Supreme Court Vacancy: Obama Insists Senate Obligated to Vote on Presidential Nominee
May 16, 2016 11:50 PM EDT
United States president Barack Obama asserts that the Senate has a "constitutional obligation" to vote on a president's nomination to the Supreme Court, contradicting the stand of most Republicans and some legal scholars.
Obama stressed his claim on Monday through an online interview regarding his mired Supreme Court nomination of United States Circuit Court Judge Merrick Garland. When asked by Buzzfeed if he thought the Constitution's language of "advice and consent" meant the Senate is obliged to make a vote, he said: "I do".
According to the Constitution, the president "shall" appoint judges to the Supreme Court, but "with advice and consent" from the Senate. However, senate Republicans believe they are already fulfilling their duty by not considering Obama's nominee at all.
The GOP, as per ABC News, has reportedly cited a 2005 argument of Senate Democratic leader Harry Reid who claimed the Constitution doesn't force the Senate to hold a vote on presidential nominees.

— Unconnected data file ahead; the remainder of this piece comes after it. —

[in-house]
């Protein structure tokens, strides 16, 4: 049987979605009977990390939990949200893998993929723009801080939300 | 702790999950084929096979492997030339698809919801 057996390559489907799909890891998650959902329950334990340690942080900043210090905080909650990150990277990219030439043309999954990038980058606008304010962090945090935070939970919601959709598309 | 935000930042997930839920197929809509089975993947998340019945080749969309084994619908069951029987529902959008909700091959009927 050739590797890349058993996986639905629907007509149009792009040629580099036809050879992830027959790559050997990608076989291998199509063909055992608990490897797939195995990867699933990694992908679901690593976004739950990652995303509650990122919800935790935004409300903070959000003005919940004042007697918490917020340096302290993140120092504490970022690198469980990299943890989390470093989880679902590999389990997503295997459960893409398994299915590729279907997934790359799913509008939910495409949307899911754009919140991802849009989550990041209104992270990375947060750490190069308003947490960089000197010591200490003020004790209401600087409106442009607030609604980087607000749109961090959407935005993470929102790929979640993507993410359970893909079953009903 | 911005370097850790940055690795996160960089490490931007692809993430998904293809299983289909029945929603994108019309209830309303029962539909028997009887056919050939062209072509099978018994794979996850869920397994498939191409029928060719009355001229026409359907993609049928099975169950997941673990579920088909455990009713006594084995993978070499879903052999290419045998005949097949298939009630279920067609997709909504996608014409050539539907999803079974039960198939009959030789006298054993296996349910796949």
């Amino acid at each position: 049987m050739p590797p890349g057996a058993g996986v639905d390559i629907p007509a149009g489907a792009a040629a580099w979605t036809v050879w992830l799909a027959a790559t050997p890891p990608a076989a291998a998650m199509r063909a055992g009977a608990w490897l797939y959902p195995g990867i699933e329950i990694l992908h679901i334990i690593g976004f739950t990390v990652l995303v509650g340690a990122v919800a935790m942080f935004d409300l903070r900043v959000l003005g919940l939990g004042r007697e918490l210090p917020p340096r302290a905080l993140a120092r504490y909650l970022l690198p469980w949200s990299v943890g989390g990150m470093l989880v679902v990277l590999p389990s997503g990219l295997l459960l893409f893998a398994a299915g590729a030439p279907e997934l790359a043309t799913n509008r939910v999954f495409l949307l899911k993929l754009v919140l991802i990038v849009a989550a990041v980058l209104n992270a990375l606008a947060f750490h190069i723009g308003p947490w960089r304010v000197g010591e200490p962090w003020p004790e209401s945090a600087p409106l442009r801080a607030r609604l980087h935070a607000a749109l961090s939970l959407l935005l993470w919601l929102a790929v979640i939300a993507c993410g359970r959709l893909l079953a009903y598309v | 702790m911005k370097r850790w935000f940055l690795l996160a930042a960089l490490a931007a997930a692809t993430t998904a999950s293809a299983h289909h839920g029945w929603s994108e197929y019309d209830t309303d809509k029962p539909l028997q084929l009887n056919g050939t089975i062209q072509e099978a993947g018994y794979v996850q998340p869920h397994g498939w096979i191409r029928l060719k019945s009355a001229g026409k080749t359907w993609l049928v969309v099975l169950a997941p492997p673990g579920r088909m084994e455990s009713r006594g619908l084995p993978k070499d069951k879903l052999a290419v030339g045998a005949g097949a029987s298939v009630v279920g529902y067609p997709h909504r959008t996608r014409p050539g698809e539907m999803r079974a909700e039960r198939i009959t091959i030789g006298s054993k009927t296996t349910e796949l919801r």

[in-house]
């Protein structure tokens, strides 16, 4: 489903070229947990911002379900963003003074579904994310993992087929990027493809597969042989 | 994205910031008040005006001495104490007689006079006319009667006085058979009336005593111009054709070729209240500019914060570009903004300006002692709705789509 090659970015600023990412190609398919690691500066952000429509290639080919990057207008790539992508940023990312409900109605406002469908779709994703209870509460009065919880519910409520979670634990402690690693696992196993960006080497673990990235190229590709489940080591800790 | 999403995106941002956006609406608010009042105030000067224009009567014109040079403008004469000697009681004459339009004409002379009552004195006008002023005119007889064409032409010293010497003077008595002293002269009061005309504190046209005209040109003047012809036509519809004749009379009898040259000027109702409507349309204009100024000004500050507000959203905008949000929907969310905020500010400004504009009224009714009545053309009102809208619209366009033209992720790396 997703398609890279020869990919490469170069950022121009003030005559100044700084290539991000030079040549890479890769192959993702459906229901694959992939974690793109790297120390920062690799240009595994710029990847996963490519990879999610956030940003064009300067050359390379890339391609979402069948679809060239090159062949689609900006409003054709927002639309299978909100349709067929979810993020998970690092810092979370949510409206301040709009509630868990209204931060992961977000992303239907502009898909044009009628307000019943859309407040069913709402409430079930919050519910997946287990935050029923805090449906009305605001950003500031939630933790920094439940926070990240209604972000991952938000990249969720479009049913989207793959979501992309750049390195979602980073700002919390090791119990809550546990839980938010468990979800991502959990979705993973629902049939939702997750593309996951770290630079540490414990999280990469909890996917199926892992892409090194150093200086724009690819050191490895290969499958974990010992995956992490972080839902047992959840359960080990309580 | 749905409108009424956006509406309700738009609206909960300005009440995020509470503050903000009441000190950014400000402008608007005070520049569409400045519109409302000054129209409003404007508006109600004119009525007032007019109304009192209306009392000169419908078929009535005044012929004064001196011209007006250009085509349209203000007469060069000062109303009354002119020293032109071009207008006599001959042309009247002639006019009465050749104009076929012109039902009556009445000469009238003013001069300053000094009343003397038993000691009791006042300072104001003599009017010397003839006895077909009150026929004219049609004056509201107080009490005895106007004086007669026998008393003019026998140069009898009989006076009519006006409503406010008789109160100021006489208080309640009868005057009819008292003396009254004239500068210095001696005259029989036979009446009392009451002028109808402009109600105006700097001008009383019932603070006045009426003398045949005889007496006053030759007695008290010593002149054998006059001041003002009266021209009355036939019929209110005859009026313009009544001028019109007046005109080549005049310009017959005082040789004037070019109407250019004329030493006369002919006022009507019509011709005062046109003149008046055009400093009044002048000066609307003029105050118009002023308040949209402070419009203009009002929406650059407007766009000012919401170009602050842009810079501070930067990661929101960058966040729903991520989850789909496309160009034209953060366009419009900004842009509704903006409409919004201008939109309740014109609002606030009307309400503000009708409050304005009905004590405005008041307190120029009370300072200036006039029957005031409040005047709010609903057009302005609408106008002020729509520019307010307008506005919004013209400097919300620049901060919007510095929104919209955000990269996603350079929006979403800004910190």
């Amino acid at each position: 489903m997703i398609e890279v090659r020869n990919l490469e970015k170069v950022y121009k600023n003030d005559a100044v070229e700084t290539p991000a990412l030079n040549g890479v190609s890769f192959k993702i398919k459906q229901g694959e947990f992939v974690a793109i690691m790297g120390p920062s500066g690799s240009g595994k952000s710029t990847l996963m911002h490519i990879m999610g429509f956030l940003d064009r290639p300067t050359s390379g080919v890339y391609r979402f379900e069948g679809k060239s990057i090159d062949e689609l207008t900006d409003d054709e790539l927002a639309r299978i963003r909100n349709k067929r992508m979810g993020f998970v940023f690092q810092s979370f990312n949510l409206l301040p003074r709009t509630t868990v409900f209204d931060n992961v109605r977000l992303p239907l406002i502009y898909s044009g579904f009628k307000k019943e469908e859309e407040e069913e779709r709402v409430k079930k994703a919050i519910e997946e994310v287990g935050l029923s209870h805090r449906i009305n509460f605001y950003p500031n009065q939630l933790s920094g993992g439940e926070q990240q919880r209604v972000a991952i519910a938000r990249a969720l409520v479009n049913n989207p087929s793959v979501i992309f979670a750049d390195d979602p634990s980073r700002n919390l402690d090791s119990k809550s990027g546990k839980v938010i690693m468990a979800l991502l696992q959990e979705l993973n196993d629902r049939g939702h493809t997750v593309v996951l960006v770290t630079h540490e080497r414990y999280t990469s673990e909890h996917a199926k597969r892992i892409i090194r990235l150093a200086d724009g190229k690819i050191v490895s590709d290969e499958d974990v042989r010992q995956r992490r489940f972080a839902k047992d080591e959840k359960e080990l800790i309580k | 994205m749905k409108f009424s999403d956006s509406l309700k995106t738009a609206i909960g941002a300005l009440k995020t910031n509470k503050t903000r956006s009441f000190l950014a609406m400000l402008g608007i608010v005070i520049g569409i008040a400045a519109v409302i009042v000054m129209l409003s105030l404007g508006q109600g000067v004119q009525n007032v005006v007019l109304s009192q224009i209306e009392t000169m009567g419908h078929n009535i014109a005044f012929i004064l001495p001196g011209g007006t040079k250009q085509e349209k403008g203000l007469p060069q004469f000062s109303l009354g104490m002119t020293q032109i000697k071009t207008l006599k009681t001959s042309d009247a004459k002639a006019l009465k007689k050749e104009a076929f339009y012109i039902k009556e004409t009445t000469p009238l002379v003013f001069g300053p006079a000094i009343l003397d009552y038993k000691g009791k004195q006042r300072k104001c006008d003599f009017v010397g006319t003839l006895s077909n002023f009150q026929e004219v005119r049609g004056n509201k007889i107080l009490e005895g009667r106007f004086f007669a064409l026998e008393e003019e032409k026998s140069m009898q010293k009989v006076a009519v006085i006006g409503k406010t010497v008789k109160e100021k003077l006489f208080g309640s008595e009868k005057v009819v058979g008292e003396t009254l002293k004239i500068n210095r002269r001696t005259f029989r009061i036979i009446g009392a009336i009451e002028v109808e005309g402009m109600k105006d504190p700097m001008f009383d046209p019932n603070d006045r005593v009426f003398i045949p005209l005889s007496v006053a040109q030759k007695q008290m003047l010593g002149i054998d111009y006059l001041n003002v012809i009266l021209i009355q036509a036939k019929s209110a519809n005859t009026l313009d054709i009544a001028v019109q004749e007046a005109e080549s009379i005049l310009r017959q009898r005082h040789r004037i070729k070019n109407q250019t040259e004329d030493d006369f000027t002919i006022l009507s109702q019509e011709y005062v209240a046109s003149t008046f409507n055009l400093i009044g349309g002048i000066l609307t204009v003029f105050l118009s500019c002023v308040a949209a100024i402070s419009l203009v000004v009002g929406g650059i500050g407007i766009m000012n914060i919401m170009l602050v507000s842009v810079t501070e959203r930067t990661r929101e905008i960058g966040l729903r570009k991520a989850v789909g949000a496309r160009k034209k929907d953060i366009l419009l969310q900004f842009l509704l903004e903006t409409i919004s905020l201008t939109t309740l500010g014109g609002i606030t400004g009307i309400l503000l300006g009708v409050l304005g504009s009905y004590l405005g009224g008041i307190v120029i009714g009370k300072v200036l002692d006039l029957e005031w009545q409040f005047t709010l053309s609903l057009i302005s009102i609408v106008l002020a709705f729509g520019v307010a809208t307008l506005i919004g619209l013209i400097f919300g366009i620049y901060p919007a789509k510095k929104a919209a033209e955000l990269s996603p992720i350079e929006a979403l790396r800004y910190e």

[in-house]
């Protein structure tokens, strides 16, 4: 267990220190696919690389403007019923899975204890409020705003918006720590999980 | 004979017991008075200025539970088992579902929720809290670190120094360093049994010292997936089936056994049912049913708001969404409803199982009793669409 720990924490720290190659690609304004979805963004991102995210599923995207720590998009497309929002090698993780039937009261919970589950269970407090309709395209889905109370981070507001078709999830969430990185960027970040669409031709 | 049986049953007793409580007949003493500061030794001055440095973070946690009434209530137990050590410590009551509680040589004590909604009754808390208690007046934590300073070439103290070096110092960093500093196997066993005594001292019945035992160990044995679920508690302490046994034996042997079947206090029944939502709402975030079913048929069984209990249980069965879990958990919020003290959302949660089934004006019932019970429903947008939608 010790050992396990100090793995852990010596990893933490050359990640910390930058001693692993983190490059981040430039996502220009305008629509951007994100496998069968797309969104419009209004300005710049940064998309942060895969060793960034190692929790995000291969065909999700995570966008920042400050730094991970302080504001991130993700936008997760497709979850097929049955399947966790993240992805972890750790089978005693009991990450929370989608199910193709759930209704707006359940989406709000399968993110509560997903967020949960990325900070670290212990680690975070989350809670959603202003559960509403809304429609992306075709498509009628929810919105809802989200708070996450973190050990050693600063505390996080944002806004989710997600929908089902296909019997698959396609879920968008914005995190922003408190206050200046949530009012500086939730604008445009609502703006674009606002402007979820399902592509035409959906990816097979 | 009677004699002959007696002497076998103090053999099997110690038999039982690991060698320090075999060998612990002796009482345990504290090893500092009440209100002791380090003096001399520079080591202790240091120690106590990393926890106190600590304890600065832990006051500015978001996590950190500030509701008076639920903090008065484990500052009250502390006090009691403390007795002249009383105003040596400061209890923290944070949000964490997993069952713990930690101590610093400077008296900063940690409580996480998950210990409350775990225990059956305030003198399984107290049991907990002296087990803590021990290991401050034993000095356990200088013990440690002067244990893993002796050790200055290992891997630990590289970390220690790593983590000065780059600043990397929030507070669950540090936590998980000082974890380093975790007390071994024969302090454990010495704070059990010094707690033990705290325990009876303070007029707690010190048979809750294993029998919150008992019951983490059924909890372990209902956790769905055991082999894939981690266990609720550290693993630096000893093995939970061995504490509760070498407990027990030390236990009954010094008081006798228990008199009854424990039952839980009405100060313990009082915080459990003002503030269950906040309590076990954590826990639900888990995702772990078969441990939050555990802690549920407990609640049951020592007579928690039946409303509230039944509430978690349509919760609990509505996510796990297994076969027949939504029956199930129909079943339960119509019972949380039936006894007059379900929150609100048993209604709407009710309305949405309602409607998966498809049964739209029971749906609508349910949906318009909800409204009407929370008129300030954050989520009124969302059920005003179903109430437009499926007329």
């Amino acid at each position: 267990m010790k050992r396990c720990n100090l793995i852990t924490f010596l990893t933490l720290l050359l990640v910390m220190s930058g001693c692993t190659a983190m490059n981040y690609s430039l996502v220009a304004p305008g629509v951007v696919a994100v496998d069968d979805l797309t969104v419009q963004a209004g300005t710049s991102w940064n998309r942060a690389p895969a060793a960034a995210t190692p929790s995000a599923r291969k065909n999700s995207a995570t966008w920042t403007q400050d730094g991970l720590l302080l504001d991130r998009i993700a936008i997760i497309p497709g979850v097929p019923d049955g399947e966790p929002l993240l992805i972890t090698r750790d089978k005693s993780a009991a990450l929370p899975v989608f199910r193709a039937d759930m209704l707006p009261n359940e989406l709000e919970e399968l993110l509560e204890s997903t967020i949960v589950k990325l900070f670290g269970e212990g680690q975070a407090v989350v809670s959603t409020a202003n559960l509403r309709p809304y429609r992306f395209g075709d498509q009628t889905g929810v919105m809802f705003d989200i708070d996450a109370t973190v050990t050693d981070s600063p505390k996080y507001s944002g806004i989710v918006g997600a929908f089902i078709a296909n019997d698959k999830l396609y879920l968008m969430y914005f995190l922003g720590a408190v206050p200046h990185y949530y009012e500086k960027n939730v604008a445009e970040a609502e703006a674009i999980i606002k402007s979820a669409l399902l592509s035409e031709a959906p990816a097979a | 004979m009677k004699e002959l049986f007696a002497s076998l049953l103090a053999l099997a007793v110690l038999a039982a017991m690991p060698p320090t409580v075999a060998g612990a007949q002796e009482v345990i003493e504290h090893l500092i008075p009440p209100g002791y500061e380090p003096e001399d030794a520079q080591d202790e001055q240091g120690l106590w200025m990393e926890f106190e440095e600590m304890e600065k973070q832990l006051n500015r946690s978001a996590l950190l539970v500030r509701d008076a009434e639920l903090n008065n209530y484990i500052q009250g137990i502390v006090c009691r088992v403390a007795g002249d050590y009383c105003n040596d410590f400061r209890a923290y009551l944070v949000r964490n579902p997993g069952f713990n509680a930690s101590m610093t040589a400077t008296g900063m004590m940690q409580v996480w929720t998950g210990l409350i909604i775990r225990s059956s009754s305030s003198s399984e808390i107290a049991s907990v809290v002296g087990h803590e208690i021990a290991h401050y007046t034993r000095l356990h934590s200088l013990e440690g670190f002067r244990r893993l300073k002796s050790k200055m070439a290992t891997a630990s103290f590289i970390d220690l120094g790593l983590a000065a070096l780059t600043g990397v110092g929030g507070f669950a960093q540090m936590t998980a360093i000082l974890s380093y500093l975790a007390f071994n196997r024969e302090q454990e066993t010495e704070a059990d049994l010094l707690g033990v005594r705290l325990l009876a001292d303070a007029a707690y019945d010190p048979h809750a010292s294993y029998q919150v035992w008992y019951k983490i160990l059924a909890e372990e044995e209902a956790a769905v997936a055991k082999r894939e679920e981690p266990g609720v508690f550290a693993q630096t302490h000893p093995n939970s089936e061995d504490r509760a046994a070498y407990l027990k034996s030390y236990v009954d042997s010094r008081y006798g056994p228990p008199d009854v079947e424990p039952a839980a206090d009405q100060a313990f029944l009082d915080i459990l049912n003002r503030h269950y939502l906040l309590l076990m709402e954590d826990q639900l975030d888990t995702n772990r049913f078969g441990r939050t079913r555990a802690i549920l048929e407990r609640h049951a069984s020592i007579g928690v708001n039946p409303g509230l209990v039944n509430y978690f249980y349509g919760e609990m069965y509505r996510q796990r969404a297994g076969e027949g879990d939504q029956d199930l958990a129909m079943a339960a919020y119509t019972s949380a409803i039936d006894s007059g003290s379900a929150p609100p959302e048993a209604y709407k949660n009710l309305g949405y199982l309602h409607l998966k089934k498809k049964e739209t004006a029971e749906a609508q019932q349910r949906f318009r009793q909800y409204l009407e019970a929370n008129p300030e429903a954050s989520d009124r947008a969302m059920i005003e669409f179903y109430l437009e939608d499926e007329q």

Months after the late Justice Antonin Scalia's death, the White House is still struggling to put pressure on the Republicans to vote on Garland's nomination. While some Republicans held a meeting with the nominee and expressed their openness to hearings, majority of those included in the party remained firm on their stance that the forthcoming president is the one that should choose a name for the Supreme Court vacancy.
Determined to appoint the replacement, Obama cited Donald Trump who is now the presumptive GOP presidential nominee as another reason why a replacement should be voted upon as soon as possible. It was noted that many Republicans see the media mogul's temperament and principles questionable while Democrats think it's too risky for Trump to pick the next SCOTUS Justice, should he win in the November elections.
"Precisely because this election year has been so crazy, because we have a number of Republicans say that they're concerned about their nominee, it shows why you can't politicize a Supreme Court vacancy," Obama stated, as quoted by PBS NewsHour.
In the same interview, Obama mistakenly affirmed that from the Senate to the US Court of Appeals for the District of Columbia, his nominee, Garland, was "confirmed unanimously". The presidential nominee was confirmed on a vote of 76-23 back in 1997.